By Timothy Cox
The Mercer County Democratic Party has responded to county Engineer Jim Wiechart's recent decision to switch political affiliations from the Democratic to the Republican Party.
Democratic Chairman Mark Uhlenhake, in a letter to Wiechart this week, expressed disappointment that Wiechart notified the media of his party switch before talking with party officials. Uhlenhake also questioned whether Wiechart's political move would hurt his image of integrity with county voters.
"Your switch of parties, Jim, has that familiar ring of opportunism," Uhlenhake wrote in the letter. "Voters recognize honesty and forthrightness in elected officials and changing your party will in no way raise these attributes. In fact, I believe that the sad reality is Jim, yours has just lowered."
Wiechart said in last week's news release that his decision had nothing to do with local politics but was based on his disenchantment with the party's stances on state and national issues.
"I cannot in good faith continue to be in a party with this significant liberal realignment," Wiechart said in his news release announcing his decision. The same line appeared in his follow-up letter to Uhlenhake. Wiechart said individuals such as Democratic National Committee Chairman Howard Dean, Sen. Hillary Clinton and television talk show host Jerry Springer do not represent his values.
Uhlenhake challenged Wiechart's assessment of the Democratic Party on the state and national levels. Republicans in state government have made a mess of things in Columbus, and in Washington, GOP members don't really pursue the legislation their core constituencies want to see, Uhlenhake said.
"What direction is the Democratic Party of Ohio moving and how in any way could our party provide more hardships than what has been given to the citizens of the state by the recent Republican administrations?" Uhlenhake asked Wiechart in his letter.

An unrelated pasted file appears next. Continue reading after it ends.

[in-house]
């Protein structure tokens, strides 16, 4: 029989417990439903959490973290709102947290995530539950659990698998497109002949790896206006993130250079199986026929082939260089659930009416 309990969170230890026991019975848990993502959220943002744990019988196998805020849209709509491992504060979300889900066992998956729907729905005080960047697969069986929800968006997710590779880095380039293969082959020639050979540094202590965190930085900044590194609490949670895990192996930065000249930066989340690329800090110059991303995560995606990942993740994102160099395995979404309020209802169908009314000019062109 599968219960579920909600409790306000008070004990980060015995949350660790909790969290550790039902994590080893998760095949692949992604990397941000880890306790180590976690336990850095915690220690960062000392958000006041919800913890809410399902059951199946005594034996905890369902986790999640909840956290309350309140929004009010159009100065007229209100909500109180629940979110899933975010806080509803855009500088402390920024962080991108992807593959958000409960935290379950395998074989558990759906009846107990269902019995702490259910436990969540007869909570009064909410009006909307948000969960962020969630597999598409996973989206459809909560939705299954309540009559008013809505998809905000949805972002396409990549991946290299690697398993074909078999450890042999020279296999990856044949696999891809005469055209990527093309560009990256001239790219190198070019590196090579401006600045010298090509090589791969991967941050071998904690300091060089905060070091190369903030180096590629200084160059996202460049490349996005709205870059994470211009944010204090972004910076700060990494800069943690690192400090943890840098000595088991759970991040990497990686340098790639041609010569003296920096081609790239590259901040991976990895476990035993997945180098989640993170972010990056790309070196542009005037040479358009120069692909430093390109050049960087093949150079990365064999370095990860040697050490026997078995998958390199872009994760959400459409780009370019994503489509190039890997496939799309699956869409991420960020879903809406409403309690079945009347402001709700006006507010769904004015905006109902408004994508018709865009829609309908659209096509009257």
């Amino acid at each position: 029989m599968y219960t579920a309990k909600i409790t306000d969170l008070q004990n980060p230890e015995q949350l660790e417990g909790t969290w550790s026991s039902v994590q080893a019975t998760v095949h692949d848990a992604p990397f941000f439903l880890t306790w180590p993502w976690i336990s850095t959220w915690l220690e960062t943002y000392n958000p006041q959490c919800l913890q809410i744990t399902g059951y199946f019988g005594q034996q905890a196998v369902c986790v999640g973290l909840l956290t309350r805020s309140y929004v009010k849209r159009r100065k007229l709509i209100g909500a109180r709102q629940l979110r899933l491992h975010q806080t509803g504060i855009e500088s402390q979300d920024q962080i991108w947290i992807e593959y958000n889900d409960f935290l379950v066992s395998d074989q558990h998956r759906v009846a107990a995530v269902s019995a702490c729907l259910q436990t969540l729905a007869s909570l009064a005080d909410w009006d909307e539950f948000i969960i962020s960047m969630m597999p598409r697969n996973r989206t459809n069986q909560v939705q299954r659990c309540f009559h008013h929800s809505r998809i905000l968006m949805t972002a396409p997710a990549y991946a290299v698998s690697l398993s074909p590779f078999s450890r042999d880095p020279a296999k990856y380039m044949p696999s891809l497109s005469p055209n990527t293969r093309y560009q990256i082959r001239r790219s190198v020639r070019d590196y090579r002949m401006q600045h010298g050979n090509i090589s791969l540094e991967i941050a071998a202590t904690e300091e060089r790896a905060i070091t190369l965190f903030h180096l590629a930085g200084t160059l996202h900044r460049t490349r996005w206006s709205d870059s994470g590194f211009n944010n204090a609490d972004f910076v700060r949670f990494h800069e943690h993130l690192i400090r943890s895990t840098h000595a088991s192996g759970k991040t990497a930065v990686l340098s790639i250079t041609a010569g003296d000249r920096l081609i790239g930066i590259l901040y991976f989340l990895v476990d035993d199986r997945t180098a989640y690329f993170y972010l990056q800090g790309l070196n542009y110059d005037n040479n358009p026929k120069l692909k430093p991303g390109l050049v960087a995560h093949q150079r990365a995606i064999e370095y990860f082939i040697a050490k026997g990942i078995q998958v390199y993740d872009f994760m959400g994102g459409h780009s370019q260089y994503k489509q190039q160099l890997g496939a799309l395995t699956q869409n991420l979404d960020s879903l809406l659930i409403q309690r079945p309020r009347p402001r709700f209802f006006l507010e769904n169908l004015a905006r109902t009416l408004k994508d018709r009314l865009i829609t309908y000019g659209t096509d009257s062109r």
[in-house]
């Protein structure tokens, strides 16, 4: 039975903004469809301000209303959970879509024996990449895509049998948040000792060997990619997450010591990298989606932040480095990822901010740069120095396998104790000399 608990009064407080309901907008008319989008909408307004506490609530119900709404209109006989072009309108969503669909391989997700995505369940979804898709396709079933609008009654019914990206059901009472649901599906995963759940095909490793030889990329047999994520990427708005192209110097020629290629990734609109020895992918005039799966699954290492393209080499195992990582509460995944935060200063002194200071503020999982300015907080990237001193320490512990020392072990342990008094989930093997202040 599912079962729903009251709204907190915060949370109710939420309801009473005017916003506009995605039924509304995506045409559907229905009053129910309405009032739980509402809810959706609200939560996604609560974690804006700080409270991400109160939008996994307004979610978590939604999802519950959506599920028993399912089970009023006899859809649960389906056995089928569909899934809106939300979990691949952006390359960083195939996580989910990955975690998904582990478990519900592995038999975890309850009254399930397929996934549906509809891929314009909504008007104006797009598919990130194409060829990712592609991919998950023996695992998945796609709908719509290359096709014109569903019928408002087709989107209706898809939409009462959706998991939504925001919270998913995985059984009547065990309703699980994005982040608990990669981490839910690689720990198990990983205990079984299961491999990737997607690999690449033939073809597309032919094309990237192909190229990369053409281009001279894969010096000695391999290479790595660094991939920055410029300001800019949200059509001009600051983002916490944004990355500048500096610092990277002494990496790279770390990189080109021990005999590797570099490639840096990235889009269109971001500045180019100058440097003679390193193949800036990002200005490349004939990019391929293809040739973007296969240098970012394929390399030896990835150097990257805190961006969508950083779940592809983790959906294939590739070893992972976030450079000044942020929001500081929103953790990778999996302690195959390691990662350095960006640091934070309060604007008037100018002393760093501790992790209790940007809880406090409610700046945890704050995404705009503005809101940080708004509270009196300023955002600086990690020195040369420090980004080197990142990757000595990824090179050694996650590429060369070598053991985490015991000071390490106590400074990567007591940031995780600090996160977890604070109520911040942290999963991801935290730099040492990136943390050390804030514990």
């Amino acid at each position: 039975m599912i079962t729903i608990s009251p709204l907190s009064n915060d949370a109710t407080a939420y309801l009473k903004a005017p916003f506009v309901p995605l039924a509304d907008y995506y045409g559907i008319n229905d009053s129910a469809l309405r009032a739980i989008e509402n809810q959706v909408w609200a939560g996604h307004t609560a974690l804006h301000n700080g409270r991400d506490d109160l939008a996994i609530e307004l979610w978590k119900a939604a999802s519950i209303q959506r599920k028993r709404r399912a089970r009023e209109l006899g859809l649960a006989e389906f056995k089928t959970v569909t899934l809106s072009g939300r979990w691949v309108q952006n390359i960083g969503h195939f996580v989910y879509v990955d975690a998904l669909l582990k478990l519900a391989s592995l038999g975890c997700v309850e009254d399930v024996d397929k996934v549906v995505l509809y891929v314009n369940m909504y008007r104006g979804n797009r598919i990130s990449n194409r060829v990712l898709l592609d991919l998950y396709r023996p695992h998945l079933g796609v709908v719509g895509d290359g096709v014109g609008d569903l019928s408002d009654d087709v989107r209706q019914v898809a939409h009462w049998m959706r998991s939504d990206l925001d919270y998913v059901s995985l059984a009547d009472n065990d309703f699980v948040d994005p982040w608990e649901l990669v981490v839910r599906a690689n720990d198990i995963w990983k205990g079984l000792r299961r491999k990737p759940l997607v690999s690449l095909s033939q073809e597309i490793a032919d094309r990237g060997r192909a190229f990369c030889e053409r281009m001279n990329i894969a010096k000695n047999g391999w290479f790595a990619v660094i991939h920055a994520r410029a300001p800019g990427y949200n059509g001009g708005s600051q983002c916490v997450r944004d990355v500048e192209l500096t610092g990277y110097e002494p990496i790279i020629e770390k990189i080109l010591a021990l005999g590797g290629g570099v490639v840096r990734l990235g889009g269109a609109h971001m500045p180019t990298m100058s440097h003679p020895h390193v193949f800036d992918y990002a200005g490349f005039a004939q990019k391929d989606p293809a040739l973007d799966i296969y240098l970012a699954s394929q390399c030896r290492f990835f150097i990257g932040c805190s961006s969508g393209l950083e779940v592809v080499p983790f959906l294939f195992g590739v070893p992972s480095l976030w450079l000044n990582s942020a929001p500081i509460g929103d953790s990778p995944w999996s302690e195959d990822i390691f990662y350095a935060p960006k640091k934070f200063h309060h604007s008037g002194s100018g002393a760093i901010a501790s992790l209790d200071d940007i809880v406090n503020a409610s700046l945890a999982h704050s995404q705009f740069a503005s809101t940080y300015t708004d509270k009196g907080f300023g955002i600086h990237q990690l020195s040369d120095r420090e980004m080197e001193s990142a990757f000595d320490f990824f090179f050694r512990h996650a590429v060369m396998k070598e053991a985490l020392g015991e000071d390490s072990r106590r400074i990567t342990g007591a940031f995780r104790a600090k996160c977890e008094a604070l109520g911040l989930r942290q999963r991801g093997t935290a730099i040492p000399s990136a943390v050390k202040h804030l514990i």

Uhlenhake acknowledged that many local Democrats are pro-life, or against abortion, which was one of the issues Wiechart brought up. The Republican-controlled Congress' actions speak louder than election-time rhetoric, Uhlenhake said.
"It is not politically prudent for the President or Republican leaders in Congress to change the abortion status quo," Uhlenhake wrote. "Accordingly, they whip up the pro-life forces come election time and do absolutely nothing about the issue when it comes to passing legislation or rendering Supreme Court decisions."
Uhlenhake also praised Dean and Clinton. He dismissed Springer as not really part of the party's hierarchy, calling his TV show "crass entertainment."
In his letter to Uhlenhake that followed his media statement, Wiechart said he has struggled personally with the issue for at least a year.
"Several years ago, I thought there could be a niche that a conservative such as myself could fit into. Unfortunately, there are just too many differences that are important to me," Wiechart wrote.
The second half of his letter to Uhlenhake is the same as his media statement.
Wiechart, 34, is a former assistant county engineer who was first elected to the top job in 2000 as a Democrat. He won re-election last year to a four-year term. He was unopposed in both races.